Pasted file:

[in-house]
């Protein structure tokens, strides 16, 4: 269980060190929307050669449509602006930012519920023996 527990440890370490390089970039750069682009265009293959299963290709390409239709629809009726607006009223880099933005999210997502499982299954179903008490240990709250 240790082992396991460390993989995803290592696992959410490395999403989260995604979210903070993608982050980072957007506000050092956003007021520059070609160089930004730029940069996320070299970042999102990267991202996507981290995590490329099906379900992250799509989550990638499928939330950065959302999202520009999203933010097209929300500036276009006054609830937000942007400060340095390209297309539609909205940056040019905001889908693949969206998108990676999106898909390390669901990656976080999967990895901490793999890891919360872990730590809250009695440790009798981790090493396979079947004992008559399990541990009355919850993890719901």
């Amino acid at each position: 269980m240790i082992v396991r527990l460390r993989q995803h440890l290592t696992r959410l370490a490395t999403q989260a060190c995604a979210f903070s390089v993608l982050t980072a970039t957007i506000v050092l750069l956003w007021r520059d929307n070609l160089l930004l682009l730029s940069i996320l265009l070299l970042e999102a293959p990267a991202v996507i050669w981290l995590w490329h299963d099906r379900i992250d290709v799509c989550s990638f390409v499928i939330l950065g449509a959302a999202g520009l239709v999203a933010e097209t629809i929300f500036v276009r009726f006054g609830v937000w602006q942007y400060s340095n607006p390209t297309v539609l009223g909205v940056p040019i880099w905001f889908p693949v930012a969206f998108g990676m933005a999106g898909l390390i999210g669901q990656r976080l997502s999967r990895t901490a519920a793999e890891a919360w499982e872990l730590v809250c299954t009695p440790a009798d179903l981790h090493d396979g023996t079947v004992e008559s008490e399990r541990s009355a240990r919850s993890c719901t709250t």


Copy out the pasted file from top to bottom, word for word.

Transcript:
[in-house]
């Protein structure tokens, strides 16, 4: 269980060190929307050669449509602006930012519920023996 527990440890370490390089970039750069682009265009293959299963290709390409239709629809009726607006009223880099933005999210997502499982299954179903008490240990709250 240790082992396991460390993989995803290592696992959410490395999403989260995604979210903070993608982050980072957007506000050092956003007021520059070609160089930004730029940069996320070299970042999102990267991202996507981290995590490329099906379900992250799509989550990638499928939330950065959302999202520009999203933010097209929300500036276009006054609830937000942007400060340095390209297309539609909205940056040019905001889908693949969206998108990676999106898909390390669901990656976080999967990895901490793999890891919360872990730590809250009695440790009798981790090493396979079947004992008559399990541990009355919850993890719901």
């Amino acid at each position: 269980m240790i082992v396991r527990l460390r993989q995803h440890l290592t696992r959410l370490a490395t999403q989260a060190c995604a979210f903070s390089v993608l982050t980072a970039t957007i506000v050092l750069l956003w007021r520059d929307n070609l160089l930004l682009l730029s940069i996320l265009l070299l970042e999102a293959p990267a991202v996507i050669w981290l995590w490329h299963d099906r379900i992250d290709v799509c989550s990638f390409v499928i939330l950065g449509a959302a999202g520009l239709v999203a933010e097209t629809i929300f500036v276009r009726f006054g609830v937000w602006q942007y400060s340095n607006p390209t297309v539609l009223g909205v940056p040019i880099w905001f889908p693949v930012a969206f998108g990676m933005a999106g898909l390390i999210g669901q990656r976080l997502s999967r990895t901490a519920a793999e890891a919360w499982e872990l730590v809250c299954t009695p440790a009798d179903l981790h090493d396979g023996t079947v004992e008559s008490e399990r541990s009355a240990r919850s993890c719901t709250t």